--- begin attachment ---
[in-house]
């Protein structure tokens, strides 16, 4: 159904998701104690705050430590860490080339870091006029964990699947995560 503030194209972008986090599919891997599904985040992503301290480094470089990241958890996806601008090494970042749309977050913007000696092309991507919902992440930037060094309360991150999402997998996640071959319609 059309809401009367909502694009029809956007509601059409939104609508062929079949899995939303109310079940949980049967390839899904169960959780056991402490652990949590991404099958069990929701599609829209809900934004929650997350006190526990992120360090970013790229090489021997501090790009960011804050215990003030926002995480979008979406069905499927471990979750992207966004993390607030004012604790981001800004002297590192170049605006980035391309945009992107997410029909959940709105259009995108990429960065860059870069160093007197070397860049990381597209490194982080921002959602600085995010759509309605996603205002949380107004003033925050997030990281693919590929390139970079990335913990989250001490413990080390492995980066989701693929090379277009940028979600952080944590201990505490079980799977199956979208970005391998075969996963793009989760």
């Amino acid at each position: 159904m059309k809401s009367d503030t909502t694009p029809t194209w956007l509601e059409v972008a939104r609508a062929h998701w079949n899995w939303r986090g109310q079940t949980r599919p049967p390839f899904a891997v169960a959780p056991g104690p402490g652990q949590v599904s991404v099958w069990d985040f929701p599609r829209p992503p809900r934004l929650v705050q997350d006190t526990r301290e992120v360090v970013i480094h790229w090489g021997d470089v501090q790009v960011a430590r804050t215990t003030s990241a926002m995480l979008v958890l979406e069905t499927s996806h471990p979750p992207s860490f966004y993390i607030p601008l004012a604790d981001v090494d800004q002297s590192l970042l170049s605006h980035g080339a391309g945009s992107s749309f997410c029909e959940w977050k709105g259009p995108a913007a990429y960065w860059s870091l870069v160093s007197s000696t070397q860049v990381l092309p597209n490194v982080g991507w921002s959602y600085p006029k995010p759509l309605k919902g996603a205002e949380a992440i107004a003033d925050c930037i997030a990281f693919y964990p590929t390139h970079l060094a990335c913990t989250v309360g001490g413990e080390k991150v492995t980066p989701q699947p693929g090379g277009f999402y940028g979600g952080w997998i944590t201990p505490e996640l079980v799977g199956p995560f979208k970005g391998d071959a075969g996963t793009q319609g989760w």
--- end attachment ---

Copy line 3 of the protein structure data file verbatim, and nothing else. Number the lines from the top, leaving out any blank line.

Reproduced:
């Amino acid at each position: 159904m059309k809401s009367d503030t909502t694009p029809t194209w956007l509601e059409v972008a939104r609508a062929h998701w079949n899995w939303r986090g109310q079940t949980r599919p049967p390839f899904a891997v169960a959780p056991g104690p402490g652990q949590v599904s991404v099958w069990d985040f929701p599609r829209p992503p809900r934004l929650v705050q997350d006190t526990r301290e992120v360090v970013i480094h790229w090489g021997d470089v501090q790009v960011a430590r804050t215990t003030s990241a926002m995480l979008v958890l979406e069905t499927s996806h471990p979750p992207s860490f966004y993390i607030p601008l004012a604790d981001v090494d800004q002297s590192l970042l170049s605006h980035g080339a391309g945009s992107s749309f997410c029909e959940w977050k709105g259009p995108a913007a990429y960065w860059s870091l870069v160093s007197s000696t070397q860049v990381l092309p597209n490194v982080g991507w921002s959602y600085p006029k995010p759509l309605k919902g996603a205002e949380a992440i107004a003033d925050c930037i997030a990281f693919y964990p590929t390139h970079l060094a990335c913990t989250v309360g001490g413990e080390k991150v492995t980066p989701q699947p693929g090379g277009f999402y940028g979600g952080w997998i944590t201990p505490e996640l079980v799977g199956p995560f979208k970005g391998d071959a075969g996963t793009q319609g989760w």